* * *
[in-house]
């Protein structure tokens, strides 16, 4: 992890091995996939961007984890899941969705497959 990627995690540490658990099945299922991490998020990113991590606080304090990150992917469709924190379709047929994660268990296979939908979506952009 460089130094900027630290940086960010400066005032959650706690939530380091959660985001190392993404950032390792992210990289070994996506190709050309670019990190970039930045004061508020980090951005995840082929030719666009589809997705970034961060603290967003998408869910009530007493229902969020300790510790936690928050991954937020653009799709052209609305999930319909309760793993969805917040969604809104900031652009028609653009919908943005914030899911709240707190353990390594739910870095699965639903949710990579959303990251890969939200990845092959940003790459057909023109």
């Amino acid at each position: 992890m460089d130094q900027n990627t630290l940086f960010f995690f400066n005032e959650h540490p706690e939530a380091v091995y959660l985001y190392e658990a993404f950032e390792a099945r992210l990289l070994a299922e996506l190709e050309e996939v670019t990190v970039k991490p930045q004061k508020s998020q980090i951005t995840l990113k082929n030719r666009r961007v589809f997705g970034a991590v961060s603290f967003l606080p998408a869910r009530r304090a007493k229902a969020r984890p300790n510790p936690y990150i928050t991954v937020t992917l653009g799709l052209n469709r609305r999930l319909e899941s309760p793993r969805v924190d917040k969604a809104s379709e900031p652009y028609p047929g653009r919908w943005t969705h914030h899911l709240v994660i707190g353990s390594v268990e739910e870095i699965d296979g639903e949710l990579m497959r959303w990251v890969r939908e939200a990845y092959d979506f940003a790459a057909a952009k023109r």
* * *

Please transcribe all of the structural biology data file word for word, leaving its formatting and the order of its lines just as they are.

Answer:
[in-house]
């Protein structure tokens, strides 16, 4: 992890091995996939961007984890899941969705497959 990627995690540490658990099945299922991490998020990113991590606080304090990150992917469709924190379709047929994660268990296979939908979506952009 460089130094900027630290940086960010400066005032959650706690939530380091959660985001190392993404950032390792992210990289070994996506190709050309670019990190970039930045004061508020980090951005995840082929030719666009589809997705970034961060603290967003998408869910009530007493229902969020300790510790936690928050991954937020653009799709052209609305999930319909309760793993969805917040969604809104900031652009028609653009919908943005914030899911709240707190353990390594739910870095699965639903949710990579959303990251890969939200990845092959940003790459057909023109």
């Amino acid at each position: 992890m460089d130094q900027n990627t630290l940086f960010f995690f400066n005032e959650h540490p706690e939530a380091v091995y959660l985001y190392e658990a993404f950032e390792a099945r992210l990289l070994a299922e996506l190709e050309e996939v670019t990190v970039k991490p930045q004061k508020s998020q980090i951005t995840l990113k082929n030719r666009r961007v589809f997705g970034a991590v961060s603290f967003l606080p998408a869910r009530r304090a007493k229902a969020r984890p300790n510790p936690y990150i928050t991954v937020t992917l653009g799709l052209n469709r609305r999930l319909e899941s309760p793993r969805v924190d917040k969604a809104s379709e900031p652009y028609p047929g653009r919908w943005t969705h914030h899911l709240v994660i707190g353990s390594v268990e739910e870095i699965d296979g639903e949710l990579m497959r959303w990251v890969r939908e939200a990845y092959d979506f940003a790459a057909a952009k023109r």